Images shot on Ilford Delta 100 in Yashica Electro 35 GSN
Roche Abbey is one of many ruined medieval abbeys scattered around the lands of the United Kingdom and Ireland. Formerly thriving centres of work, prayer and study, they were consigned to their current states of dilapidation during Henry VIII’s 1536 – 1541 Dissolution of the Monasteries.
I’ve found the ones that I’ve visited to be quite good places for taking a camera and a roll of film when I want to shoot something, somewhere, but I can’t really think of anywhere else to go.
As well as the peaceful day walking around the place, it means I can get stuck into some different types of photography to what I was doing out in the streets when I was in Shanghai. A bit of architectural, a bit of landscape, and a bit of textural-based stuff thrown in there too.
Ilford Delta 100, with its great contrast, detail-rendering and low grain therefore seemed as good a film as any to shoot Roche Abbey with. Especially in the Yashica Electro with its pretty sharp lens.
What follows, along with some more information about what and where Roche Abbey is, is what the Delta 100 and Yashica combo gave me from that day there.
What and where is Roche Abbey?
Before Henry VIII decided to raise a load of money by doing his Dissolution of the Monasteries, there were over 600 monastic communities across the British Isles.
Roche Abbey is one of the many ruined ones left over in the UK and Ireland from those history-changing 1536 – 1541 events. Built between 1147 to around 1170, at its peak it housed over 150 men, made up of a mixture of monks and lay brothers.
The abbey’s fall into its current state of disrepair began soon after it was handed over to Henry VIII’s commissioners in an apparently cordial ceremony, when a number of local men descended on the place and pillaged all the timber, stone, lead and whatever else they could carry.
It remained in this dilapidated condition for a couple of hundred years as ownership was passed down through a few different hands, until 1770 when it was owned by the 4th Earl of Scarborough.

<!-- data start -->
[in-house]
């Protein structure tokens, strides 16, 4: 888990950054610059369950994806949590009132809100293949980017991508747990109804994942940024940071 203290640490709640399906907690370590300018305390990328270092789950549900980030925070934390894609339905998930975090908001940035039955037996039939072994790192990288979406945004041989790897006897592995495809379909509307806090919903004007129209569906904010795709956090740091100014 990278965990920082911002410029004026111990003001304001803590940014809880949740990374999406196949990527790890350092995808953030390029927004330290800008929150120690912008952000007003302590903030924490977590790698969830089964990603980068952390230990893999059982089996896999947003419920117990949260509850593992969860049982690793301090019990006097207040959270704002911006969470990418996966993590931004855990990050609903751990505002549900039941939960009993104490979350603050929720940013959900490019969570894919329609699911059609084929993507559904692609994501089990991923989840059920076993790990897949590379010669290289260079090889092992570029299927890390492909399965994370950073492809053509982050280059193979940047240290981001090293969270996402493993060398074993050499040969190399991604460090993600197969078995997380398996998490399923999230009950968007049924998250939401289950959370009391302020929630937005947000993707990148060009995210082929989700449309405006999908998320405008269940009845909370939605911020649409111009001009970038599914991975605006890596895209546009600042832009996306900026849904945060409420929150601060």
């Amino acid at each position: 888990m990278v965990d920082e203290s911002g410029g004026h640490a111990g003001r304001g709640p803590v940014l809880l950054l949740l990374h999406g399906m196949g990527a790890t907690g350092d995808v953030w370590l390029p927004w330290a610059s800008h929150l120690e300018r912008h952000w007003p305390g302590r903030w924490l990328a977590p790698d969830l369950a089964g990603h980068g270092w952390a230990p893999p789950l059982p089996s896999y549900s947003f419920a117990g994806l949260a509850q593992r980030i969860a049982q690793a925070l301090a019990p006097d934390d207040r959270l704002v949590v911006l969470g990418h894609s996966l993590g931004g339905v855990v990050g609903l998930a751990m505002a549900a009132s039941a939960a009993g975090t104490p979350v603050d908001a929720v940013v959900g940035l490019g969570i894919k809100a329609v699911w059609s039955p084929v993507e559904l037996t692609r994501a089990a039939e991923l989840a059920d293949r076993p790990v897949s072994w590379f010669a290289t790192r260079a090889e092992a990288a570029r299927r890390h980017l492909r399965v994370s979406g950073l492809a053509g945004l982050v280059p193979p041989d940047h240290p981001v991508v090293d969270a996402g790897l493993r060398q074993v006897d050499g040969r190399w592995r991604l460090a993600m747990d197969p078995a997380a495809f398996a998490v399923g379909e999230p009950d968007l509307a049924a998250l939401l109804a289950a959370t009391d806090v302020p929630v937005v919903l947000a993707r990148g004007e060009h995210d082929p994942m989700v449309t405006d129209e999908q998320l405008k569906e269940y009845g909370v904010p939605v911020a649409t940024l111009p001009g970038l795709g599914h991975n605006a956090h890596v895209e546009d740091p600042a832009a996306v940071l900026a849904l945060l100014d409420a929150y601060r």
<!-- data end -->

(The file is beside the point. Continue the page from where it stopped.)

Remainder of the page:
It was he who decided to bring in the famous gardener and landscape architect Lancelot ‘Capability’ Brown – seriously, that was his name – to remodel the valley where the abbey sits.
He decided the best thing for the place was to demolish some remaining buildings and hide the visible foundations under earth, turf, and a number of water features.
Brown’s work remained for just over a century until future Earls of Scarborough thought – correctly, in my opinion – that what remained of Roche Abbey was too important an artefact to be left buried, no matter who had done the landscaping and how nice it may have looked.
And so they began the task of digging out the medieval remains.
It was a project that would take more than 80 years to complete, but that has left us with what we see today: one of the most complete ground plans, laid out in excavated foundations, of any Cistercian monastery in England.
As you can see on the illustration on this page here, the main remains of Roche Abbey today are from its church.
The two imposing towers are its transepts, and the front faces of them actually being internal walls, while the lines of stonework before them are the bottoms of the archways that stood in the nave.
Perhaps due in part to Roche Abbey’s modest size, I wouldn’t say it’s really one of the most famous, most spectacular, most visited, or most photographed ruined monasteries in the UK and Ireland.
Those titles would more likely go to the likes of Whitby Abbey, Rievaulx Abbey, and Fountains Abbey in England, Tintern Abbey in Wales, Melrose Abbey in Scotland, and Bective Abbey in Ireland. All of which I’d like to go to someday, of course.
However, one thing Roche Abbey has over those from a personal point of view, is that it being in South Yorkshire means it’s a lot closer to where I live.
And that’s why I ended up going here one Saturday afternoon when I just wanted to go somewhere and shoot some film.
The photographs above and the ones directly below show what are Roche Abbey’s main feature today. Those two transept towers that still stand, visually dominating the rest of the site.
Shooting some non-tower Roche Abbey remnants
While I hoped you found that history lesson as interesting as I did researching it, this is a photography website first and foremost. So let’s get into that here.